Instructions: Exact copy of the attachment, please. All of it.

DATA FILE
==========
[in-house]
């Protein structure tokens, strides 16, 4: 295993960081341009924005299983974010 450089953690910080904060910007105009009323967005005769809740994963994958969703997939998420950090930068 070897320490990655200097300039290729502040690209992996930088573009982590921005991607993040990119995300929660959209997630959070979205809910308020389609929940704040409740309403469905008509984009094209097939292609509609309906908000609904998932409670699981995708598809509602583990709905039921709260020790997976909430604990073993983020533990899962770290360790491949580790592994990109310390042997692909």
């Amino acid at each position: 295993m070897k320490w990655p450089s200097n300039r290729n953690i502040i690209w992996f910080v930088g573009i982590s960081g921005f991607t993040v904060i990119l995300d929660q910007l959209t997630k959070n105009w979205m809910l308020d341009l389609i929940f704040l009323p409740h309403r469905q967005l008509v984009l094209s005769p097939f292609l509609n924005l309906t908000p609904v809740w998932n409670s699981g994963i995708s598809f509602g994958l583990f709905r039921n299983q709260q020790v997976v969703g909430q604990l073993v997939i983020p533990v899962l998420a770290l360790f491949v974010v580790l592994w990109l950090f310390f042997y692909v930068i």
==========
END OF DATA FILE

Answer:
[in-house]
């Protein structure tokens, strides 16, 4: 295993960081341009924005299983974010 450089953690910080904060910007105009009323967005005769809740994963994958969703997939998420950090930068 070897320490990655200097300039290729502040690209992996930088573009982590921005991607993040990119995300929660959209997630959070979205809910308020389609929940704040409740309403469905008509984009094209097939292609509609309906908000609904998932409670699981995708598809509602583990709905039921709260020790997976909430604990073993983020533990899962770290360790491949580790592994990109310390042997692909």
């Amino acid at each position: 295993m070897k320490w990655p450089s200097n300039r290729n953690i502040i690209w992996f910080v930088g573009i982590s960081g921005f991607t993040v904060i990119l995300d929660q910007l959209t997630k959070n105009w979205m809910l308020d341009l389609i929940f704040l009323p409740h309403r469905q967005l008509v984009l094209s005769p097939f292609l509609n924005l309906t908000p609904v809740w998932n409670s699981g994963i995708s598809f509602g994958l583990f709905r039921n299983q709260q020790v997976v969703g909430q604990l073993v997939i983020p533990v899962l998420a770290l360790f491949v974010v580790l592994w990109l950090f310390f042997y692909v930068i």